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The killing of jaguars by ranchers in Amazonia and the Pantanal is a major threat to the species. We used the Theory of Planned Behavior to examine the role of ranchers' perceptions, norms, attitudes and intentions concerning jaguar killing, in determining their jaguar-killing behavior. We also investigated the influence of: (1) descriptive norm and social identity on ranchers' intention to kill jaguars on their properties; and (2) the effect of perceptions of jaguar impact on human livelihoods (livestock and human safety), and of property size, on the variables that influence intention to kill. Results based on interviews with 268 cattle ranchers indicated that the impact of jaguars on livestock is not the only predictor of a rancher's intention to kill jaguars. Fear, personal and social motivations, and internal and external barriers (e.g. lack of skills and force of law, respectively) to killing jaguars can also influence jaguar killing. The relative importance of these factors in determining intention to kill varies with region and affluence. We recommend ways of deterring jaguar killing behavior through communication interventions. In addition to the economic and legal incentives that have already been considered by conservationists, effective strategies to protect jaguars on privately owned land will need to address the social and psychological factors that determine the killing of jaguars by ranchers. Conservationists need to find and support ways to make jaguar killing not only unprofitable and illegal, but also socially and personally unacceptable. © 2012 Elsevier Ltd.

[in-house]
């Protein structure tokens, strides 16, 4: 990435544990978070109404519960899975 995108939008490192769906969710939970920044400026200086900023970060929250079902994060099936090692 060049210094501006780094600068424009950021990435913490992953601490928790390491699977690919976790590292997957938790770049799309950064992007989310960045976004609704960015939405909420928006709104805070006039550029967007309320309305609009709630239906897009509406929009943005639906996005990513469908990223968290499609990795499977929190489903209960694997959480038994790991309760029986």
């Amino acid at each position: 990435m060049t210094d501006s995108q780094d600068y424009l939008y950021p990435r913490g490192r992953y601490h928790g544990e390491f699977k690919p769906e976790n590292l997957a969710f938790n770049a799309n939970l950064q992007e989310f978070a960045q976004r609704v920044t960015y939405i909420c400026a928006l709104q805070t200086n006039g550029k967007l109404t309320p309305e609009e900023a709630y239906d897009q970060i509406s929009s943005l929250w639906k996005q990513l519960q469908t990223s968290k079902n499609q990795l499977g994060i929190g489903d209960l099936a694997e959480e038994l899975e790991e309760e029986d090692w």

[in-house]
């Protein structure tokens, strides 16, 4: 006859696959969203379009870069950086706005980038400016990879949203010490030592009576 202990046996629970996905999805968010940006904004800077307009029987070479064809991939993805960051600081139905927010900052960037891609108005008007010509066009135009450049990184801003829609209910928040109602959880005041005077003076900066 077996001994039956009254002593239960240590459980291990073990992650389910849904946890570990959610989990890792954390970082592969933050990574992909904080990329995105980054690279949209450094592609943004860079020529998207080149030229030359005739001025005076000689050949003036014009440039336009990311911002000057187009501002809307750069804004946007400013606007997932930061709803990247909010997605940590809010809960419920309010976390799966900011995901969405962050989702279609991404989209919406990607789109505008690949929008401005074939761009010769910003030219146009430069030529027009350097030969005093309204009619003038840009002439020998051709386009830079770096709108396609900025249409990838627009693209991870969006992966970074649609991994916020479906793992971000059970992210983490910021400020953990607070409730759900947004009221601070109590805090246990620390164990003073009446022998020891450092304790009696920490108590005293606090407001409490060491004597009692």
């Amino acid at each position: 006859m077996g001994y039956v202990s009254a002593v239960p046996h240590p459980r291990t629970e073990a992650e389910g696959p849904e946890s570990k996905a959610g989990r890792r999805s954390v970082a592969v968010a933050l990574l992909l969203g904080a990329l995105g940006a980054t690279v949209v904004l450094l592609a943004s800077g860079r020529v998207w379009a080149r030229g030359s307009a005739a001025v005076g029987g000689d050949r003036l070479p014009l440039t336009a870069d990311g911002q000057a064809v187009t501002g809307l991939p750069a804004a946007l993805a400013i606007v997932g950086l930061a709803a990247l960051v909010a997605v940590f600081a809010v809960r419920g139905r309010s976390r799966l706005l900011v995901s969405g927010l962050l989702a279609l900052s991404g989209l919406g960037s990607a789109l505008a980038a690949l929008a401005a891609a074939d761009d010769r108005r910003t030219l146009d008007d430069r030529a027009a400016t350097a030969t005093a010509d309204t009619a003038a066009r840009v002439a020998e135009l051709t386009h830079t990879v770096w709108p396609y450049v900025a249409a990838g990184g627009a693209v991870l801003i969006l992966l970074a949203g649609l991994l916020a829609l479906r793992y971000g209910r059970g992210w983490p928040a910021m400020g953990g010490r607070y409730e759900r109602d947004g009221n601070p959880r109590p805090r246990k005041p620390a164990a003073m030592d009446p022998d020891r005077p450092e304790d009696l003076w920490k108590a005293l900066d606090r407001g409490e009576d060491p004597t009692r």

Original publication




Journal article


Biological Conservation

Publication Date





213 - 221